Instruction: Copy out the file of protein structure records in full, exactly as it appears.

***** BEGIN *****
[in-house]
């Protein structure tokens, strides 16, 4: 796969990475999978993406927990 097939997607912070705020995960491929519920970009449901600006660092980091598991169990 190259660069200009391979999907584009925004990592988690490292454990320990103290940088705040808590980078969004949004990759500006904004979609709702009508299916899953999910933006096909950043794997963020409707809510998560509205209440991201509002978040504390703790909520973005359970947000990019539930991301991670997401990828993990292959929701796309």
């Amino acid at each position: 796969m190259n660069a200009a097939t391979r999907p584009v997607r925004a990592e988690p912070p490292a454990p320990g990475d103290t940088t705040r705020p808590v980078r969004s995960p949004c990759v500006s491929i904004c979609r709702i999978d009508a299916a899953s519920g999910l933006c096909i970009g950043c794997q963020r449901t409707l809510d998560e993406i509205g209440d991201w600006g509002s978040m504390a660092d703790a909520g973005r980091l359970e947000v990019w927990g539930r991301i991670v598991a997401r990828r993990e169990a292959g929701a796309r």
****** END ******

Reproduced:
[in-house]
């Protein structure tokens, strides 16, 4: 796969990475999978993406927990 097939997607912070705020995960491929519920970009449901600006660092980091598991169990 190259660069200009391979999907584009925004990592988690490292454990320990103290940088705040808590980078969004949004990759500006904004979609709702009508299916899953999910933006096909950043794997963020409707809510998560509205209440991201509002978040504390703790909520973005359970947000990019539930991301991670997401990828993990292959929701796309």
């Amino acid at each position: 796969m190259n660069a200009a097939t391979r999907p584009v997607r925004a990592e988690p912070p490292a454990p320990g990475d103290t940088t705040r705020p808590v980078r969004s995960p949004c990759v500006s491929i904004c979609r709702i999978d009508a299916a899953s519920g999910l933006c096909i970009g950043c794997q963020r449901t409707l809510d998560e993406i509205g209440d991201w600006g509002s978040m504390a660092d703790a909520g973005r980091l359970e947000v990019w927990g539930r991301i991670v598991a997401r990828r993990e169990a292959g929701a796309r």